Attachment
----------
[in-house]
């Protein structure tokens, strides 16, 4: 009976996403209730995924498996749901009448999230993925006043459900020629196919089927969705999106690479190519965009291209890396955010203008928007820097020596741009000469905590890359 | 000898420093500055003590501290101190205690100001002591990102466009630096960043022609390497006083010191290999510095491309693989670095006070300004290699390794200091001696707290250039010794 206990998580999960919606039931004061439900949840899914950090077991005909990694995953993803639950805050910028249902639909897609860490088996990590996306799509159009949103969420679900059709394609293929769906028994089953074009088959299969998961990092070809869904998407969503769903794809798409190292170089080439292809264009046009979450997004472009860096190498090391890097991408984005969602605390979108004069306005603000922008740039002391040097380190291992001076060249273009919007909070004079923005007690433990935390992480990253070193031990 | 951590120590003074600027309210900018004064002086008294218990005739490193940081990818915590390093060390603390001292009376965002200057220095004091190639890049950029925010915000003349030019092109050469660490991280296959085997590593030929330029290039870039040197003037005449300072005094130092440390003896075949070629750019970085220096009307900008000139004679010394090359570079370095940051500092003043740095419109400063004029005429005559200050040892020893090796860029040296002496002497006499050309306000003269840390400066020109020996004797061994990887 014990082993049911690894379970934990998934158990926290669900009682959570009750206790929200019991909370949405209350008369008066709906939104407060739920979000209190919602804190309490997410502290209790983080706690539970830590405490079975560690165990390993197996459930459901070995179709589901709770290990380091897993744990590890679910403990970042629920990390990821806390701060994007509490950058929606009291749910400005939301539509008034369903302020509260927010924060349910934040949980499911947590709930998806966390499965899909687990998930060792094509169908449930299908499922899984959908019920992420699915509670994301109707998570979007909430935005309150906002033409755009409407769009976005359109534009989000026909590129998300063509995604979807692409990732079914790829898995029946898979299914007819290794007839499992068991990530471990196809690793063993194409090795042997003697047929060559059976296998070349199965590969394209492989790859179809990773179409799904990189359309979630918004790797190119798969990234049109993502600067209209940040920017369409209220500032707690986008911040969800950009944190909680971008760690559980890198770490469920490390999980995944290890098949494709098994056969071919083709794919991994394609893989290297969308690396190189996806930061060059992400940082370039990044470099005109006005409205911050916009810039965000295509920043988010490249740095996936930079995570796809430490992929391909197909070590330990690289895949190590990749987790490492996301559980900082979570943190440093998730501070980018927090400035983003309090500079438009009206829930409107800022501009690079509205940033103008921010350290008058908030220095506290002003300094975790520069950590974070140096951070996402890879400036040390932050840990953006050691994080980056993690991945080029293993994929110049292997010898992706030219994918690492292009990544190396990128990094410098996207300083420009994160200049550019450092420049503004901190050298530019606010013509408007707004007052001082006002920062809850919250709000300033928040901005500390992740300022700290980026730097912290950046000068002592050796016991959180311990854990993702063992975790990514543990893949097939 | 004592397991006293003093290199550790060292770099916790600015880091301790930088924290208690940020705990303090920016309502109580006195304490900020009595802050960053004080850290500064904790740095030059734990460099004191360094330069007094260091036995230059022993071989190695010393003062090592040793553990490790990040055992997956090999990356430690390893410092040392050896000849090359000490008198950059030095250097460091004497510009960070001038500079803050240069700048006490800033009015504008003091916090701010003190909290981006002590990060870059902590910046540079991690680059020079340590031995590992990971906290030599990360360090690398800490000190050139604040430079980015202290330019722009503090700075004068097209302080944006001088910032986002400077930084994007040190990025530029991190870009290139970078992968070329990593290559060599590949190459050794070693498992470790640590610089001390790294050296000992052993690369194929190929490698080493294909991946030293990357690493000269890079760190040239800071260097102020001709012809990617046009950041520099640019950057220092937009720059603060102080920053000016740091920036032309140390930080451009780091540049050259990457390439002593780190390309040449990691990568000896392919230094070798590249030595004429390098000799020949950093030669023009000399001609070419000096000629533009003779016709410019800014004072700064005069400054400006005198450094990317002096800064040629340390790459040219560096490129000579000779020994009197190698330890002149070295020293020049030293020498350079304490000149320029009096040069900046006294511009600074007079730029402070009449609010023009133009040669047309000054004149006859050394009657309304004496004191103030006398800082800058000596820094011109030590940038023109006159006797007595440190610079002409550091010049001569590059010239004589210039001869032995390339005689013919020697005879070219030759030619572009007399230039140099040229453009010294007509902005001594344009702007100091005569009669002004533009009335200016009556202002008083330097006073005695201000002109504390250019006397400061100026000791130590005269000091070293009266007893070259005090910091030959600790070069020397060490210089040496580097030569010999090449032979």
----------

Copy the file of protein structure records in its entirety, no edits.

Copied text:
[in-house]
């Protein structure tokens, strides 16, 4: 009976996403209730995924498996749901009448999230993925006043459900020629196919089927969705999106690479190519965009291209890396955010203008928007820097020596741009000469905590890359 | 000898420093500055003590501290101190205690100001002591990102466009630096960043022609390497006083010191290999510095491309693989670095006070300004290699390794200091001696707290250039010794 206990998580999960919606039931004061439900949840899914950090077991005909990694995953993803639950805050910028249902639909897609860490088996990590996306799509159009949103969420679900059709394609293929769906028994089953074009088959299969998961990092070809869904998407969503769903794809798409190292170089080439292809264009046009979450997004472009860096190498090391890097991408984005969602605390979108004069306005603000922008740039002391040097380190291992001076060249273009919007909070004079923005007690433990935390992480990253070193031990 | 951590120590003074600027309210900018004064002086008294218990005739490193940081990818915590390093060390603390001292009376965002200057220095004091190639890049950029925010915000003349030019092109050469660490991280296959085997590593030929330029290039870039040197003037005449300072005094130092440390003896075949070629750019970085220096009307900008000139004679010394090359570079370095940051500092003043740095419109400063004029005429005559200050040892020893090796860029040296002496002497006499050309306000003269840390400066020109020996004797061994990887 014990082993049911690894379970934990998934158990926290669900009682959570009750206790929200019991909370949405209350008369008066709906939104407060739920979000209190919602804190309490997410502290209790983080706690539970830590405490079975560690165990390993197996459930459901070995179709589901709770290990380091897993744990590890679910403990970042629920990390990821806390701060994007509490950058929606009291749910400005939301539509008034369903302020509260927010924060349910934040949980499911947590709930998806966390499965899909687990998930060792094509169908449930299908499922899984959908019920992420699915509670994301109707998570979007909430935005309150906002033409755009409407769009976005359109534009989000026909590129998300063509995604979807692409990732079914790829898995029946898979299914007819290794007839499992068991990530471990196809690793063993194409090795042997003697047929060559059976296998070349199965590969394209492989790859179809990773179409799904990189359309979630918004790797190119798969990234049109993502600067209209940040920017369409209220500032707690986008911040969800950009944190909680971008760690559980890198770490469920490390999980995944290890098949494709098994056969071919083709794919991994394609893989290297969308690396190189996806930061060059992400940082370039990044470099005109006005409205911050916009810039965000295509920043988010490249740095996936930079995570796809430490992929391909197909070590330990690289895949190590990749987790490492996301559980900082979570943190440093998730501070980018927090400035983003309090500079438009009206829930409107800022501009690079509205940033103008921010350290008058908030220095506290002003300094975790520069950590974070140096951070996402890879400036040390932050840990953006050691994080980056993690991945080029293993994929110049292997010898992706030219994918690492292009990544190396990128990094410098996207300083420009994160200049550019450092420049503004901190050298530019606010013509408007707004007052001082006002920062809850919250709000300033928040901005500390992740300022700290980026730097912290950046000068002592050796016991959180311990854990993702063992975790990514543990893949097939 | 004592397991006293003093290199550790060292770099916790600015880091301790930088924290208690940020705990303090920016309502109580006195304490900020009595802050960053004080850290500064904790740095030059734990460099004191360094330069007094260091036995230059022993071989190695010393003062090592040793553990490790990040055992997956090999990356430690390893410092040392050896000849090359000490008198950059030095250097460091004497510009960070001038500079803050240069700048006490800033009015504008003091916090701010003190909290981006002590990060870059902590910046540079991690680059020079340590031995590992990971906290030599990360360090690398800490000190050139604040430079980015202290330019722009503090700075004068097209302080944006001088910032986002400077930084994007040190990025530029991190870009290139970078992968070329990593290559060599590949190459050794070693498992470790640590610089001390790294050296000992052993690369194929190929490698080493294909991946030293990357690493000269890079760190040239800071260097102020001709012809990617046009950041520099640019950057220092937009720059603060102080920053000016740091920036032309140390930080451009780091540049050259990457390439002593780190390309040449990691990568000896392919230094070798590249030595004429390098000799020949950093030669023009000399001609070419000096000629533009003779016709410019800014004072700064005069400054400006005198450094990317002096800064040629340390790459040219560096490129000579000779020994009197190698330890002149070295020293020049030293020498350079304490000149320029009096040069900046006294511009600074007079730029402070009449609010023009133009040669047309000054004149006859050394009657309304004496004191103030006398800082800058000596820094011109030590940038023109006159006797007595440190610079002409550091010049001569590059010239004589210039001869032995390339005689013919020697005879070219030759030619572009007399230039140099040229453009010294007509902005001594344009702007100091005569009669002004533009009335200016009556202002008083330097006073005695201000002109504390250019006397400061100026000791130590005269000091070293009266007893070259005090910091030959600790070069020397060490210089040496580097030569010999090449032979």